this car.

After the action was commenced, the husband purchased a

Jeep that has virtually no equity and upon which he is making

monthly payments of $382.48. The wife shall return title to

the Jeep to the husband who shall have sole title and use of

this car and be solely responsible for the payments and hold

the wife harmless thereon.


The wife is to provide a time when the husband can pick up any of his personal effects and clothing remaining at the

home as well as an over the wheel storage chest for pick up,

and the tools, saw horses and carpentry books in the garage.

The wife shall retain all the rest of the tangible

personal property, including household furnishings, jewelry,

clothing, linen, dishes, furniture, etc..

There was disputed testimony regarding items the husband

retained and the value of all the items. However, no

appraisals were done on the personal property. It is

impossible based on the evidence presented to the Court to

place a monetary value on the items in question.

The Court determines that equitable distribution will

be accomplished by the division recited herein.


Two parcels of land adjacent to the marital home were

transferred by the wife's parents and grandmother and deeded

to both the husband and wife. The wife claims these are her

separate property as they were gifts to her. The grandmother

did not testify. The wife's father did and acknowledged that

no gift letter was given. He said the deed was given to

protect the marital residence.

The presumption is that property in joint names is

marital. If the family wanted the gifts to be solely to the

wife, there were effective ways to express and carry out that

intent, viz., the property could have been deeded only in the

wife's name; they could have retained the parcels in their

name and gifted them by wills.

The Court understands that at the time the deeds were

executed, none of the parties had the remotest idea the

marriage might fail. However, by deeding the property to

both, the presumption is that a gift to both was intended.

Case law supports the proposition that a gift to both

parties is marital, and not a separate gift. See BEHRMANN V.

BEHRMANN, 204 AD2d 1076, KALLINS V KALLINS, 170 A.D. 2d 436, and ACKLEY V. ACKLEY, 100 AD2d 153, lv. denied, 63 NY2d 605. In ACKLEY, a 4th department case, the Court said:

"A gift of property to both spouses comes to them by

reason of the marital relation and should be considered as

property belonging to the marital partnership. Thus, wedding

gifts as well as other gifts made to both spouses have been

held to be marital property." citations omitted

It is the Court's decision that the two parcels are

marital property and that the proceeds are to be shared

equally when they are sold.


The husband has been paying the wife maintenance in the

amount of $100 a week during the pendency of this action. He

claims that the wife has no need for any further maintenance.

Both parties appear to be in good health and will be

self-supporting in years to come. The wife recently

completed her degree, and her income has risen. She

currently earns $28,500 and the husband, $43,500. He will be

paying child support of $10,036 annually. However, she will

be supporting three people on $38,836 while he will be

supporting himself on $32,466.

This is a long term marriage where the wife only

recently has begun to earn a decent salary. While it is

hoped that her earnings will continue to rise, she will

either have to buy out the husband's interest in the home or

find a new place for she and the children to reside. The

husband will be paying marital debts, but, these are neither

numerous or insurmountable.

The wife asks for maintenance of $50.00 per week for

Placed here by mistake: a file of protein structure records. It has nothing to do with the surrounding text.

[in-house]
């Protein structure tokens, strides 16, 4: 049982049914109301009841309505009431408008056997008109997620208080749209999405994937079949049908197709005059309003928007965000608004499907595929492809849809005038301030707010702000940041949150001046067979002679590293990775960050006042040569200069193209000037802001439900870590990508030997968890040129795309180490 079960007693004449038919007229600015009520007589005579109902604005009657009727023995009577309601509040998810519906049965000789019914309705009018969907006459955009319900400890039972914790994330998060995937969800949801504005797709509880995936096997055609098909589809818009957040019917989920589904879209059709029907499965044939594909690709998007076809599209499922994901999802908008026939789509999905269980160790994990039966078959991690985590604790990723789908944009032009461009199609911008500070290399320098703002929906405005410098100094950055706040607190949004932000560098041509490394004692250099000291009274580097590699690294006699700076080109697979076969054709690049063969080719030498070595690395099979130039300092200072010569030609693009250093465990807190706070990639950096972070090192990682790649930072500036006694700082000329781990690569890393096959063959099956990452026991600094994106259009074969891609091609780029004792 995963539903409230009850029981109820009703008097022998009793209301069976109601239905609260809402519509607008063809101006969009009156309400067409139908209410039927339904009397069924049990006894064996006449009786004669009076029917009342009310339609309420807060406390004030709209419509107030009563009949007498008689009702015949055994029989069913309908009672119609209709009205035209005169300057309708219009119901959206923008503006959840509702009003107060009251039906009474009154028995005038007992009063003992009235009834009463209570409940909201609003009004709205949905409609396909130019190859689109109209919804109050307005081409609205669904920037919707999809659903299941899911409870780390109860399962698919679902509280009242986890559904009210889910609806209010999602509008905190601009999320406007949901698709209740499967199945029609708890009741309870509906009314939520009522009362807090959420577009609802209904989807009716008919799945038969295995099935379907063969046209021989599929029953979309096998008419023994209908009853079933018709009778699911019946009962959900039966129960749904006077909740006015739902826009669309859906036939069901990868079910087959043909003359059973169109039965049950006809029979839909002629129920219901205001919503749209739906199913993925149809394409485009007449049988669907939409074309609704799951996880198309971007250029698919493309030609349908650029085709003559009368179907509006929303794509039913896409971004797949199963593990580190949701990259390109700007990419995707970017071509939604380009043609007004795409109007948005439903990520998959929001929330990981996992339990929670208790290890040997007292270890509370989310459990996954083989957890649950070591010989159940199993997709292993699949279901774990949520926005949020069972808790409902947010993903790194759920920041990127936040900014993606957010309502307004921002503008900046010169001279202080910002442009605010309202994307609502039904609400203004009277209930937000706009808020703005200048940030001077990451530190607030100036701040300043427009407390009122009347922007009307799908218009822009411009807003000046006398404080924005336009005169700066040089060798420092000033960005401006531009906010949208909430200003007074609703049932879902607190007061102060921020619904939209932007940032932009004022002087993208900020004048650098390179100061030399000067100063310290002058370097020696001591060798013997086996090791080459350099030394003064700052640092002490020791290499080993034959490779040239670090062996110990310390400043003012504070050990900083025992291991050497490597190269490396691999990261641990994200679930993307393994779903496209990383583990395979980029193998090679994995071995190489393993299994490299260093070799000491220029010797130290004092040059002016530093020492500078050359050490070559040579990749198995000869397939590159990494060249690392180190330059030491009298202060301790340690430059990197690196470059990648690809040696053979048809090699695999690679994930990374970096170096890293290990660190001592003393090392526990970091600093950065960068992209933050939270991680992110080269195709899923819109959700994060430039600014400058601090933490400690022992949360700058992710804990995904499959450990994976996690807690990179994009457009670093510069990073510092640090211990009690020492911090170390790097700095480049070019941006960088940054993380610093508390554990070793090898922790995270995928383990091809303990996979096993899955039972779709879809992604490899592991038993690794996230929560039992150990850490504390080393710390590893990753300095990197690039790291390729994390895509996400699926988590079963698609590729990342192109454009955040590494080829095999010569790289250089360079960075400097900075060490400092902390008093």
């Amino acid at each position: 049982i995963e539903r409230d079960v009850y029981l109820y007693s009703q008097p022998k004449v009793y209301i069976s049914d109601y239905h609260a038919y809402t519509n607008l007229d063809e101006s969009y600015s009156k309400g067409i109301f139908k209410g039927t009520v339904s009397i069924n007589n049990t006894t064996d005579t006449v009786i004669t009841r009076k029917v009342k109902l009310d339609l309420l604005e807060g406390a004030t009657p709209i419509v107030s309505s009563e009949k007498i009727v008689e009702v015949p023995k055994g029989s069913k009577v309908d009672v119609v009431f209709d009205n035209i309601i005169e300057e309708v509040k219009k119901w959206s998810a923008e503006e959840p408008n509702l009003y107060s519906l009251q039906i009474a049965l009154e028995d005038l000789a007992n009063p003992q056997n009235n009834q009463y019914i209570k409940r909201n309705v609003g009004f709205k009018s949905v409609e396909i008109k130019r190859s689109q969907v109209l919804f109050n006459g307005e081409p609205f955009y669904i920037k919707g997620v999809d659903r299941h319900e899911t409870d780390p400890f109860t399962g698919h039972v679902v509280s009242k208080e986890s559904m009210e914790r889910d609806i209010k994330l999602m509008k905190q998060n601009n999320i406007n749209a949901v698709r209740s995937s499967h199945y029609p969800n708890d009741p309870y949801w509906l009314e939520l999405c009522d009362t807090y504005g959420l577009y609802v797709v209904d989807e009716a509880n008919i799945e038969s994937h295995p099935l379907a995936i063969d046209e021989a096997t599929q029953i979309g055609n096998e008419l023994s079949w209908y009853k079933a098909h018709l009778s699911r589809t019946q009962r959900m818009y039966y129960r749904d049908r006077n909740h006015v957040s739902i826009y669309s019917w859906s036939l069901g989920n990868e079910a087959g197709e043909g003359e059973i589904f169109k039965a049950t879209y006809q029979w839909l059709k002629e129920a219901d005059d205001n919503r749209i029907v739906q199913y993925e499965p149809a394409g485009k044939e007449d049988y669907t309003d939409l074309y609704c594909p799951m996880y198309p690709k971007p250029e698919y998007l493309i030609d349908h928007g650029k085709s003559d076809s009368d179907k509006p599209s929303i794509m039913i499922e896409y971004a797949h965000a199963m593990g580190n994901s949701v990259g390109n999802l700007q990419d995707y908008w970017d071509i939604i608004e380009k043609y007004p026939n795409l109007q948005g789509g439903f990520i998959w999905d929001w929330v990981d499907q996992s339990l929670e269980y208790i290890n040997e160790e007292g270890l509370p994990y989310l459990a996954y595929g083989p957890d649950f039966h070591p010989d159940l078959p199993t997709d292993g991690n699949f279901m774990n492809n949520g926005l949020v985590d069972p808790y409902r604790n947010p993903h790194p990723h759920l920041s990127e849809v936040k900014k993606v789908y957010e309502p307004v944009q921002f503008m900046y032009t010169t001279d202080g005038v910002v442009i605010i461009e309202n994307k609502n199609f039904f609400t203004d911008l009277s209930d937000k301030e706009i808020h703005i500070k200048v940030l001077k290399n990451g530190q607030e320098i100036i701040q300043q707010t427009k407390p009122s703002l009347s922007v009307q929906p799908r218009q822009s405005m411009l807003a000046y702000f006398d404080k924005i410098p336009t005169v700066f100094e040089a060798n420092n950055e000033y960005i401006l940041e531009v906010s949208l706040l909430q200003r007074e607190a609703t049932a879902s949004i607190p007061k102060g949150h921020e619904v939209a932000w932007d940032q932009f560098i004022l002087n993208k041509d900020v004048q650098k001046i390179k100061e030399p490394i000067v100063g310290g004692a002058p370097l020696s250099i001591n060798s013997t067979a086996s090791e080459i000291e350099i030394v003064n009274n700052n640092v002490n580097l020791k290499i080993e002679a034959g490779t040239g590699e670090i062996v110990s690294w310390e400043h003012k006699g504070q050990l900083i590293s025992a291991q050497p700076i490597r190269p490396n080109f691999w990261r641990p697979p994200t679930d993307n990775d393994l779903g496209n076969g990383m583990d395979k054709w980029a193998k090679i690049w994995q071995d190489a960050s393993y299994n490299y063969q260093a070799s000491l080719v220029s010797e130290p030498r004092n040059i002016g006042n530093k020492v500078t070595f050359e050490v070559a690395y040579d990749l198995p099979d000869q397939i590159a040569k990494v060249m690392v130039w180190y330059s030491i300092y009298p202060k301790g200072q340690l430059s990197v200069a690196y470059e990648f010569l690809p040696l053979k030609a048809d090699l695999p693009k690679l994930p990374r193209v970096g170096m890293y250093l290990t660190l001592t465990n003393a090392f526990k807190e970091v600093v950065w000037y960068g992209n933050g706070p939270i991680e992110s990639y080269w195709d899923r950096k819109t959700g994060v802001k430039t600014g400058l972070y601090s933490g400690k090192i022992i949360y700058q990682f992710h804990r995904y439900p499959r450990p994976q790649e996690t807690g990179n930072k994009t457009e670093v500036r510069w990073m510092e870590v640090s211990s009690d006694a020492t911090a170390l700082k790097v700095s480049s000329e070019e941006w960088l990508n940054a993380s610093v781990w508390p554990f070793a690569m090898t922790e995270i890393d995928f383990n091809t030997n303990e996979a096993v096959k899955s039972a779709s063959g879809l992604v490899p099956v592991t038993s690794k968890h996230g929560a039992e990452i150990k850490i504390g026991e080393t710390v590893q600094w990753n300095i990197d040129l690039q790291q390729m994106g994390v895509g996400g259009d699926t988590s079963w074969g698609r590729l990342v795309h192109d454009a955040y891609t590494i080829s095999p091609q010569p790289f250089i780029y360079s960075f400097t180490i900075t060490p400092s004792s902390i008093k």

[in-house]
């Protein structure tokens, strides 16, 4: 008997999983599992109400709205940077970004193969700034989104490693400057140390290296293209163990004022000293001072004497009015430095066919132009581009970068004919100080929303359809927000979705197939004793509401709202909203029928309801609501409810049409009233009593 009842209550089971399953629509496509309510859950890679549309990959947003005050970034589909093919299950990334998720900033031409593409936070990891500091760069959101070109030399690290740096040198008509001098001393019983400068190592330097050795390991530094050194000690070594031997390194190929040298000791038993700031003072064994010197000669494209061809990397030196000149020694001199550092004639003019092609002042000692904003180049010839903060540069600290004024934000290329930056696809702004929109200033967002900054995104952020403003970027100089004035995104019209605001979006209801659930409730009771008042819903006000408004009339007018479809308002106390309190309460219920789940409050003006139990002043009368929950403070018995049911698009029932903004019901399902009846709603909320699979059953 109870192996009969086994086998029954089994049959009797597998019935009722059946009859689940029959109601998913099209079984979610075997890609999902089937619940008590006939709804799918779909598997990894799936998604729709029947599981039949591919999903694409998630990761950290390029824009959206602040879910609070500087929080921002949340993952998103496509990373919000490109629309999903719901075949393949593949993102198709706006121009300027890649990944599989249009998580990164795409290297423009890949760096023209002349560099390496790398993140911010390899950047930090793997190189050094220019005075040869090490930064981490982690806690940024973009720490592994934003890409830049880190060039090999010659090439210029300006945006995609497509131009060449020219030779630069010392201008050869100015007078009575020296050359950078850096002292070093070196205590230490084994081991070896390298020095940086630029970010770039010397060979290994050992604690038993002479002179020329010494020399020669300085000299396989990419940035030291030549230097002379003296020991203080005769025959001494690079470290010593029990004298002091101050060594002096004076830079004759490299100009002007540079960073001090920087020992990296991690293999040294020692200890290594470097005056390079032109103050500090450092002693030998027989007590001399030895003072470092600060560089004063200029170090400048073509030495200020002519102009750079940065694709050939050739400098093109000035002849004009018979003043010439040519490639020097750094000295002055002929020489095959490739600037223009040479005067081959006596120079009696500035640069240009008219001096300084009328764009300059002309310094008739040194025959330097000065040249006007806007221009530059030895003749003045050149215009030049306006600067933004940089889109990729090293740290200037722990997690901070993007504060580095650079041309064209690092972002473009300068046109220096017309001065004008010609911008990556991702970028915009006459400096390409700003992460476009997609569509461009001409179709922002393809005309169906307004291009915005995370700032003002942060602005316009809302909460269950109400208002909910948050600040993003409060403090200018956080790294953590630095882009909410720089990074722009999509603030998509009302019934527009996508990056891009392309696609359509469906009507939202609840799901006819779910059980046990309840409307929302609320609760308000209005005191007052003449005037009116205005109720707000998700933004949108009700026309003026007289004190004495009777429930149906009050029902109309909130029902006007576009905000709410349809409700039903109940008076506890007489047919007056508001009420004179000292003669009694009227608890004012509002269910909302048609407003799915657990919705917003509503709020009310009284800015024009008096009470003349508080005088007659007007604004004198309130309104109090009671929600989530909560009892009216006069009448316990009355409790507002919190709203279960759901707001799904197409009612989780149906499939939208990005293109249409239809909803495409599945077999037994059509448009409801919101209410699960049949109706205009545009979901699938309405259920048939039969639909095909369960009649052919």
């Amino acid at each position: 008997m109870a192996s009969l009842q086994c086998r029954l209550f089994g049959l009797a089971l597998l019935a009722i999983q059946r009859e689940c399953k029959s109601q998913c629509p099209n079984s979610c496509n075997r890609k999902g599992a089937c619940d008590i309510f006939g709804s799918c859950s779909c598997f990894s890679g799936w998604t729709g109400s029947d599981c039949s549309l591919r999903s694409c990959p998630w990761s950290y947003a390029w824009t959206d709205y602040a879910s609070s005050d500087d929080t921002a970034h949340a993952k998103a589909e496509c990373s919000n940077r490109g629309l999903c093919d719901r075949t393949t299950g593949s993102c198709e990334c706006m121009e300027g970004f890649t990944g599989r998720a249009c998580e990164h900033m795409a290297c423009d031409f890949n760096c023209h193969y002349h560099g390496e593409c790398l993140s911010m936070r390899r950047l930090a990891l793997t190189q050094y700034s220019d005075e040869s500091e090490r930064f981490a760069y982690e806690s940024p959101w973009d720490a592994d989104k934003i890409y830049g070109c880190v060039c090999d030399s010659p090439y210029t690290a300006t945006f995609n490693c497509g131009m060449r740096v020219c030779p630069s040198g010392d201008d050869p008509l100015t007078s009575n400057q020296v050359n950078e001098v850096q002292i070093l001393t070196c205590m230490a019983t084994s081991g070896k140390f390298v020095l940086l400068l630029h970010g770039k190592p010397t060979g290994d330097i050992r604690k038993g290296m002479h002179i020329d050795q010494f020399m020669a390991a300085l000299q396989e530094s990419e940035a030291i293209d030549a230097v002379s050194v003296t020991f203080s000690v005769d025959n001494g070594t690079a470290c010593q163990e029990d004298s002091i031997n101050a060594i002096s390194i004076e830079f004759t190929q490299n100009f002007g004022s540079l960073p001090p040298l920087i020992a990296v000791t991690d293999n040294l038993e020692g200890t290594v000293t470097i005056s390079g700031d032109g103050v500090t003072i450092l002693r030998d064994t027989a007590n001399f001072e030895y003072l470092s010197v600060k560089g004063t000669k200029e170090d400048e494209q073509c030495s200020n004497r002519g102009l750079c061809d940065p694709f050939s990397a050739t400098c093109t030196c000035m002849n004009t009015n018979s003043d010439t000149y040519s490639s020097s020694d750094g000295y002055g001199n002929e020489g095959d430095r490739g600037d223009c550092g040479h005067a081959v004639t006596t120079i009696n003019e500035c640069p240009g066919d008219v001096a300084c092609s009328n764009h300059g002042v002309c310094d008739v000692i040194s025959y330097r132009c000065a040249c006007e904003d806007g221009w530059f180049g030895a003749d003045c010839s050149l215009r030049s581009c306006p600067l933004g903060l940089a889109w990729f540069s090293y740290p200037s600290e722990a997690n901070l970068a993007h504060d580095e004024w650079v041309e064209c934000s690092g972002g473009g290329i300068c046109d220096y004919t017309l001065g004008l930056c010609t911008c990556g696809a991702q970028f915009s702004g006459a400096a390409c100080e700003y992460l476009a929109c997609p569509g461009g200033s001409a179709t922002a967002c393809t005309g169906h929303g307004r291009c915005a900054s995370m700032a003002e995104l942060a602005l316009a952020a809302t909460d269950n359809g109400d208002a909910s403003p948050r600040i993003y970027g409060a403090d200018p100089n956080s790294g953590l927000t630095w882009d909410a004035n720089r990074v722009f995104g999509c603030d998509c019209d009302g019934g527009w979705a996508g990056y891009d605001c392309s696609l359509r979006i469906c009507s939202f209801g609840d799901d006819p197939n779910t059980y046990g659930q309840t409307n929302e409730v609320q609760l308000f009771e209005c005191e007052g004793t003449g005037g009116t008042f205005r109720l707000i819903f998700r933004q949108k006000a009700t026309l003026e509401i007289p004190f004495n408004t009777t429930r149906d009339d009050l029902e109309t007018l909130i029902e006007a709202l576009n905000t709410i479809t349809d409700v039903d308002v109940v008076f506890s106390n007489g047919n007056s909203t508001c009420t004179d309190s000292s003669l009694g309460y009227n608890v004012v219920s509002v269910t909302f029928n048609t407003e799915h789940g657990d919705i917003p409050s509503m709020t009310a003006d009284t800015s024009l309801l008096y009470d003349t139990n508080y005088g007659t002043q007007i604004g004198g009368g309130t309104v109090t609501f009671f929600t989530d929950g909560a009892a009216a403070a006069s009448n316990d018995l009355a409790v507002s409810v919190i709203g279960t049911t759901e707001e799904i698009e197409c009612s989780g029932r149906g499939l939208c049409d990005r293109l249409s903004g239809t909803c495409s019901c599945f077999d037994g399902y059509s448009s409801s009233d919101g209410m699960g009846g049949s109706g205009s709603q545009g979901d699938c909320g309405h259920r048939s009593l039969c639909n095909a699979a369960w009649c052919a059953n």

eight years. While it appears that the wife will require

some maintenance for a period, eight years is not

justifiable. She has already received maintenance of $100 per

week since November 1993.

This Court orders the husband to pay $50.00 per week

maintenance to the wife for four years, or, remarriage.

This should allow the wife to "get on her feet"

financially and allow her a period of adjustment.

The wife is granted a judgment for arrears in the amount

of $200.00.

The husband's request for a distributive award is

denied at this time. Since it is likely that the marital

home will be sold or the husband's interest bought out, a

distributive award is inappropriate.


The wife's total bill is $6,217.50 plus $375 in costs.

The husband says that since he made a fair settlement offer,

there was no need to go to trial. It is a well-settled tenet

in our system of law, however, that everyone is entitled to

his/her day in Court. An offer, no matter how fair, should

not preclude the right to a day in court nor should a party

be penalized for exercising this right.

The husband has already paid the wife's lawyer $1000.00

pursuant to the preliminary order. Even with the improvement

in the wife's finances, the husband is still in a better

financial position than the wife. Furthermore, the fact that

husband contributed to the continued litigation can be taken

into account in setting fees. COTTON V COTTON, 147 Ad2d 436,


The husband has not always paid support pursuant to the

order of this Court; he cashed in the parties' children's

college funds despite the temporary restraining order; caused

procedural delays by borrowing against funds and not timely

providing discovery nor providing the information about the

college funds. All of this has created additional work for

the wife's attorney.

It is the decision of the Court that the husband pay an

additional $2500.00 in full and final obligation toward the

wife's divorce fee. This amount shall be paid within 30 days

after the sale or refinancing of the marital residence.

The stipulations of March 6 and April 20, 1995 are

hereby incorporated but not merged in the decree of divorce.

5/15/95 MOTION

After testimony was taken in the hearing but before a

decision was rendered, the wife moved to modify the Court's

order or for a new trial in the alternative. The basis for

the motion was plaintiff's claim that the assessment on the

home was dramatically reduced from $134,000 to $95,800

the day after the trial.

This motion is denied. First of all, the motion was

premature because there was no decision at the time it was

made. One cannot move for a new trial under CPLR §4404 until

the decision or verdict is rendered.

The husband claims that the wife already had knowledge

of the reduction or possible reduction during the hearing.

There was insufficient proof in evidentiary form to

establish with certainty when, and why, the reduction took


The Court further notes that the attorney for plaintiff

should not have written the court ex parte.

Submit order accordingly.

Dated: June 14, 1995

Mayville, New York



Supreme Court Justice